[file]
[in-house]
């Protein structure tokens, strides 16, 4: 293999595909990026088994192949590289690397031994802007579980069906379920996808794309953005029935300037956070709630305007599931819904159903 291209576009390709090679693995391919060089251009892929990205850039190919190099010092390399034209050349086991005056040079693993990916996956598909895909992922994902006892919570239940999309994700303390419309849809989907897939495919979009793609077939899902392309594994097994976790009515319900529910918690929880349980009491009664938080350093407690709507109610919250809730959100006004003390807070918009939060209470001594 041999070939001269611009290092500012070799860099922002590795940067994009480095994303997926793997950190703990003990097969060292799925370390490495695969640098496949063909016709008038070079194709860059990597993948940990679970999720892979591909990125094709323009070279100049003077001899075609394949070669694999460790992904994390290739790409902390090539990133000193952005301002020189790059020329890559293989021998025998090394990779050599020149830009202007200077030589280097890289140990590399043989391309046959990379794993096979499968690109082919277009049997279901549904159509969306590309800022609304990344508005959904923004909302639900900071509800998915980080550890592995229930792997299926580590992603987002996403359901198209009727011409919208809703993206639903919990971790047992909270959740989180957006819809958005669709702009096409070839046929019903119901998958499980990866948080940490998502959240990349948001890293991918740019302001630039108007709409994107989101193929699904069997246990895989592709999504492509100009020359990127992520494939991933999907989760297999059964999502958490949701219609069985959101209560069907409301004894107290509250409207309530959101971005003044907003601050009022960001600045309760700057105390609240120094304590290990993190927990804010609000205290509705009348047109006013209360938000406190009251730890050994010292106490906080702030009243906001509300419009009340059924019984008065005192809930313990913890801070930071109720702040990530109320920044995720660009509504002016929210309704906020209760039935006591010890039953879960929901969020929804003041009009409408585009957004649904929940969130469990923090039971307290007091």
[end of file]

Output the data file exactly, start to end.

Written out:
[in-house]
């Protein structure tokens, strides 16, 4: 293999595909990026088994192949590289690397031994802007579980069906379920996808794309953005029935300037956070709630305007599931819904159903 291209576009390709090679693995391919060089251009892929990205850039190919190099010092390399034209050349086991005056040079693993990916996956598909895909992922994902006892919570239940999309994700303390419309849809989907897939495919979009793609077939899902392309594994097994976790009515319900529910918690929880349980009491009664938080350093407690709507109610919250809730959100006004003390807070918009939060209470001594 041999070939001269611009290092500012070799860099922002590795940067994009480095994303997926793997950190703990003990097969060292799925370390490495695969640098496949063909016709008038070079194709860059990597993948940990679970999720892979591909990125094709323009070279100049003077001899075609394949070669694999460790992904994390290739790409902390090539990133000193952005301002020189790059020329890559293989021998025998090394990779050599020149830009202007200077030589280097890289140990590399043989391309046959990379794993096979499968690109082919277009049997279901549904159509969306590309800022609304990344508005959904923004909302639900900071509800998915980080550890592995229930792997299926580590992603987002996403359901198209009727011409919208809703993206639903919990971790047992909270959740989180957006819809958005669709702009096409070839046929019903119901998958499980990866948080940490998502959240990349948001890293991918740019302001630039108007709409994107989101193929699904069997246990895989592709999504492509100009020359990127992520494939991933999907989760297999059964999502958490949701219609069985959101209560069907409301004894107290509250409207309530959101971005003044907003601050009022960001600045309760700057105390609240120094304590290990993190927990804010609000205290509705009348047109006013209360938000406190009251730890050994010292106490906080702030009243906001509300419009009340059924019984008065005192809930313990913890801070930071109720702040990530109320920044995720660009509504002016929210309704906020209760039935006591010890039953879960929901969020929804003041009009409408585009957004649904929940969130469990923090039971307290007091």